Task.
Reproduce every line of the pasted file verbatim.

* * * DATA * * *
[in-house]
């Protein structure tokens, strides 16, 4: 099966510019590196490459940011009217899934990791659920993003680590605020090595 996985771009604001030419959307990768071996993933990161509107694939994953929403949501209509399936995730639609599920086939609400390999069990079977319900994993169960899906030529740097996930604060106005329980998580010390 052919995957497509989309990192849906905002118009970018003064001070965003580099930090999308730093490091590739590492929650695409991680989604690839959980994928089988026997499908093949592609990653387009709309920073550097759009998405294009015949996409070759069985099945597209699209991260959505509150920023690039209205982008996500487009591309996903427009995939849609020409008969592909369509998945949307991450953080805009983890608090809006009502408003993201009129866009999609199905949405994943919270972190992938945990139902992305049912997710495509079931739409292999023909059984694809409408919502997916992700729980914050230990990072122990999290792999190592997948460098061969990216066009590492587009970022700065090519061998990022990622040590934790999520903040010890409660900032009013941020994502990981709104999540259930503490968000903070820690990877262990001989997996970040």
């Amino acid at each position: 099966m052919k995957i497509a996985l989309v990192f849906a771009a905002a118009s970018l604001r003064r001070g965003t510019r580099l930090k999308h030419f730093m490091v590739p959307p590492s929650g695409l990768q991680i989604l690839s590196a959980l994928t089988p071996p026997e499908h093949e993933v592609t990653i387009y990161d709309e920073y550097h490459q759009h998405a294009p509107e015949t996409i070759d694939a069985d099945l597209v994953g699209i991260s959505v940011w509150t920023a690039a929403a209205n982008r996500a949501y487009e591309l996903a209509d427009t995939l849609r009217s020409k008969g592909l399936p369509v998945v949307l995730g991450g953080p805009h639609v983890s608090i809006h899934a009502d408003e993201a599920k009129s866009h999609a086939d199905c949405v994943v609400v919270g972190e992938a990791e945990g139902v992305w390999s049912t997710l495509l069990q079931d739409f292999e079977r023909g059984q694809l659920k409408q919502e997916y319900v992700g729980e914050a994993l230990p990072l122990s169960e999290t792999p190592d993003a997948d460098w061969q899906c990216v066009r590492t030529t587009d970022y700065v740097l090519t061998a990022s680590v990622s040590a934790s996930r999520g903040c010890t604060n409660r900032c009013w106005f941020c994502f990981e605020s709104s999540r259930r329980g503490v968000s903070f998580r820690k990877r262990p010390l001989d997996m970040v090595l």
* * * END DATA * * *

[in-house]
């Protein structure tokens, strides 16, 4: 099966510019590196490459940011009217899934990791659920993003680590605020090595 996985771009604001030419959307990768071996993933990161509107694939994953929403949501209509399936995730639609599920086939609400390999069990079977319900994993169960899906030529740097996930604060106005329980998580010390 052919995957497509989309990192849906905002118009970018003064001070965003580099930090999308730093490091590739590492929650695409991680989604690839959980994928089988026997499908093949592609990653387009709309920073550097759009998405294009015949996409070759069985099945597209699209991260959505509150920023690039209205982008996500487009591309996903427009995939849609020409008969592909369509998945949307991450953080805009983890608090809006009502408003993201009129866009999609199905949405994943919270972190992938945990139902992305049912997710495509079931739409292999023909059984694809409408919502997916992700729980914050230990990072122990999290792999190592997948460098061969990216066009590492587009970022700065090519061998990022990622040590934790999520903040010890409660900032009013941020994502990981709104999540259930503490968000903070820690990877262990001989997996970040």
């Amino acid at each position: 099966m052919k995957i497509a996985l989309v990192f849906a771009a905002a118009s970018l604001r003064r001070g965003t510019r580099l930090k999308h030419f730093m490091v590739p959307p590492s929650g695409l990768q991680i989604l690839s590196a959980l994928t089988p071996p026997e499908h093949e993933v592609t990653i387009y990161d709309e920073y550097h490459q759009h998405a294009p509107e015949t996409i070759d694939a069985d099945l597209v994953g699209i991260s959505v940011w509150t920023a690039a929403a209205n982008r996500a949501y487009e591309l996903a209509d427009t995939l849609r009217s020409k008969g592909l399936p369509v998945v949307l995730g991450g953080p805009h639609v983890s608090i809006h899934a009502d408003e993201a599920k009129s866009h999609a086939d199905c949405v994943v609400v919270g972190e992938a990791e945990g139902v992305w390999s049912t997710l495509l069990q079931d739409f292999e079977r023909g059984q694809l659920k409408q919502e997916y319900v992700g729980e914050a994993l230990p990072l122990s169960e999290t792999p190592d993003a997948d460098w061969q899906c990216v066009r590492t030529t587009d970022y700065v740097l090519t061998a990022s680590v990622s040590a934790s996930r999520g903040c010890t604060n409660r900032c009013w106005f941020c994502f990981e605020s709104s999540r259930r329980g503490v968000s903070f998580r820690k990877r262990p010390l001989d997996m970040v090595l």